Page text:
In clinics in North Carolina, Wisconsin and Kentucky, anti-choice protesters have continued to show up at clinics that provide abortion services, refusing to comply with the pressure for people to practice social distancing and shelter-in-place.
Witnesses have reported protesters gathering in front of clinic doors, walking up to patients, and even “shoving unwanted pamphlets and gift sacks into confused patients’ hands” and through car windows—blatantly ignoring public health recommendations for people to stand six feet apart from one other.
Anti-Abortion Harassment Continues Throughout The Country
Ms. reached out to reproductive healthcare providers and experts across the country to receive a more accurate picture of protesters continuing to push anti-choice agendas in spite of the pandemic.
North Carolina and Florida
Kelsea McLain of Rewire.News published a first-person account on March 20 about her experience as an escort last weekend in North Carolina. Even though the clinic escort program—the Triangle Abortion Access Coalition in Raleigh, North Carolina, of which McLain is a member—took extra precautions, like sanitizing equipment and vests, she was concerned for the well-being of the volunteers.
In one horrifying example, McLain recounted seeing a woman protester cough onto a clinic volunteer in his late 60s or early 70s and say, “Would be a shame if I was sick”—her face just inches away from his.
Amber Gavin, vice president of advocacy and operations for A Woman’s Choice (AWC)—with clinics in Charlotte, Greensboro and Raleigh, North Carolina, as well as Jacksonville, Florida—detailed the measures they’re taking to stop the spread of the virus without suspending abortion access.
“The safety and health of our patients and staff remains AWC’s priority,” she said. “We’ve moved to a staggered schedule to limit the number of patients in the clinic at one time; rearranged waiting areas for distancing between patients; and require companions to wait in cars. Our staff remains thorough and diligent in sanitizing and taking preventive measures to reduce the risk of spreading the virus.”
Gavin expressed gratitude to patients, AWC staff members and volunteer escorts who—just like the protesters—continue to show up.
“Generally, patients have been understanding and flexible. … We’re grateful for the escorts that continue to put themselves between our patients and the protesters,” she said. “Our staff has remained nimble and vigilant. They are heroes.”
On March 14—a time when COVID-19 was prevalent in the U.S. and social distancing was immediately encouraged to flatten the curve or spread of the virus—North Carolina’s governor issued an order prohibiting mass gatherings of 100 people or more, while the president recommended public gatherings be limited to 50 people, soon followed by an order of no more than 10 people.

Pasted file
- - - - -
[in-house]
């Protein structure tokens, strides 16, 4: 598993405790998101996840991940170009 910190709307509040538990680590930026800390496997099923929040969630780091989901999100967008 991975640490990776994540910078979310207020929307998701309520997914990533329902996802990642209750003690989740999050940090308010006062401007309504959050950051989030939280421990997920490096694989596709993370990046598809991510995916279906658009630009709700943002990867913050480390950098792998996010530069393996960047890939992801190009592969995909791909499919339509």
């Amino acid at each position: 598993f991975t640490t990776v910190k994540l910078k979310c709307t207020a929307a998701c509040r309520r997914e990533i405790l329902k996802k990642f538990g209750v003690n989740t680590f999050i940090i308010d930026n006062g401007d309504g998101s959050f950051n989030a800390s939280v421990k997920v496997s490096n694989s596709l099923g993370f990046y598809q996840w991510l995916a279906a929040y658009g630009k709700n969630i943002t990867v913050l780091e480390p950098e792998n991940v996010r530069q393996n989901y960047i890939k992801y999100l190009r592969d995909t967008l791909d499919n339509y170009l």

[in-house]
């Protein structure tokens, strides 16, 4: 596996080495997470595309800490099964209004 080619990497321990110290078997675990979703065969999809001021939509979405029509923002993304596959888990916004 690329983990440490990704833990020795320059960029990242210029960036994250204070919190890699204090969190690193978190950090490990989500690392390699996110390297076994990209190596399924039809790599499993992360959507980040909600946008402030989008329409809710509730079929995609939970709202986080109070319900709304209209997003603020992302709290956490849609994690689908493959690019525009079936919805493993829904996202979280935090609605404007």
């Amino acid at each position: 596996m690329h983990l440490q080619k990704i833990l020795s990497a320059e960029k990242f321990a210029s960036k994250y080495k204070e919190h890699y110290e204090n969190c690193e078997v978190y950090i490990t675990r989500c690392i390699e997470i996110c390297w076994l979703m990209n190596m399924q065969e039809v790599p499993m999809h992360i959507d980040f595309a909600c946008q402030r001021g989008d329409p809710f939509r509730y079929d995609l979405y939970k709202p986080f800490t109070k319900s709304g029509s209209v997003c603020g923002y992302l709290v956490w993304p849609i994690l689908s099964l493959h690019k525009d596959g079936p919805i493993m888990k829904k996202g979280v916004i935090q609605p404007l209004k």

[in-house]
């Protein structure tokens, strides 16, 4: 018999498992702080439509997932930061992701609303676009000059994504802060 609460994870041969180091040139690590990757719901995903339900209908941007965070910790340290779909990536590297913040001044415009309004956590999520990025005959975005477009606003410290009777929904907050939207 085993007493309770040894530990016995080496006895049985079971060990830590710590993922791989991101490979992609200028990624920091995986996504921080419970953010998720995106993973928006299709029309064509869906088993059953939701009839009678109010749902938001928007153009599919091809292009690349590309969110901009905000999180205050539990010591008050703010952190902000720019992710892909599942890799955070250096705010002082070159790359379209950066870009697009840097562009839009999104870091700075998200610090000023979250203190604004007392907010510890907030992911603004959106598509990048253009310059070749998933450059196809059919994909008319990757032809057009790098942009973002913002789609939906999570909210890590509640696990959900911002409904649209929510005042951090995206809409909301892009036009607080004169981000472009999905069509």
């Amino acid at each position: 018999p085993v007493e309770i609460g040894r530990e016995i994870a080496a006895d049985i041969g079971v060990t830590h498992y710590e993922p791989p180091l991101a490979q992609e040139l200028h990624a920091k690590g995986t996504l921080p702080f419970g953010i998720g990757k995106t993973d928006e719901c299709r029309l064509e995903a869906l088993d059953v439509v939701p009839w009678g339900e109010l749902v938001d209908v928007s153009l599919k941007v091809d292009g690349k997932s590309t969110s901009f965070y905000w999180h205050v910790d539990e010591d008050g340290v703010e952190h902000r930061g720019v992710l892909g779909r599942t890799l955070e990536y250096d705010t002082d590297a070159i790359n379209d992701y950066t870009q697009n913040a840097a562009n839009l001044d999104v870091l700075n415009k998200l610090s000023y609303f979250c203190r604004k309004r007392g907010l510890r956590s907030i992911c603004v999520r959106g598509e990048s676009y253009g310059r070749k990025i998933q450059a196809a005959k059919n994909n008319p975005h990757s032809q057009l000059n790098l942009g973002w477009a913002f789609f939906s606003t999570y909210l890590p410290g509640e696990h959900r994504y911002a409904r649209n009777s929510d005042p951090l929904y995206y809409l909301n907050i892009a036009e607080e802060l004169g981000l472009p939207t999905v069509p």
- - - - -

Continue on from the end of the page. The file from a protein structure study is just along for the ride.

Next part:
Yet, Gavin explained, these decrees didn’t deter anti-choice protesters. For the first two weekends in March, protesters from groups such as Love Life and crisis pregnancy centers continued to show up en masse throughout the state during their “40 Days for Life” campaign.
“At our Greensboro clinic, our clinic escorts counted nearly 100 protesters in the first two weekends in March,” Gavin said. “The protesters completely disregarded social distancing recommendations and were negligent in actively working to prevent the spread of COVID-19.”
She continued, “As recently as March 21, there were about 50 protesters at our Greensboro clinic and some tried to flag down cars and push pamphlets into the windows of patients.”
“These people claim they are pro-life,” Gavin told Ms. “Their actions are monstrous, absolutely abhorrent. As of March 22, 40 Days for Life has canceled their campaign due to the coronavirus—but the cancellation comes too late. We’re not sure if the announcement will actually dissuade their followers from showing up.”
Leslie Fillingham—clinic escort leader of Affiliated Medical Services, an abortion provider in Wisconsin—sent Ms. a collection of her and other escorts’ experiences with protesters over the past few days.
On March 18, Fillingham reported:
“Several of us escorted yesterday and were dismayed to see that the [anti-abortion protesters] paid little or no attention to the concept of social distancing.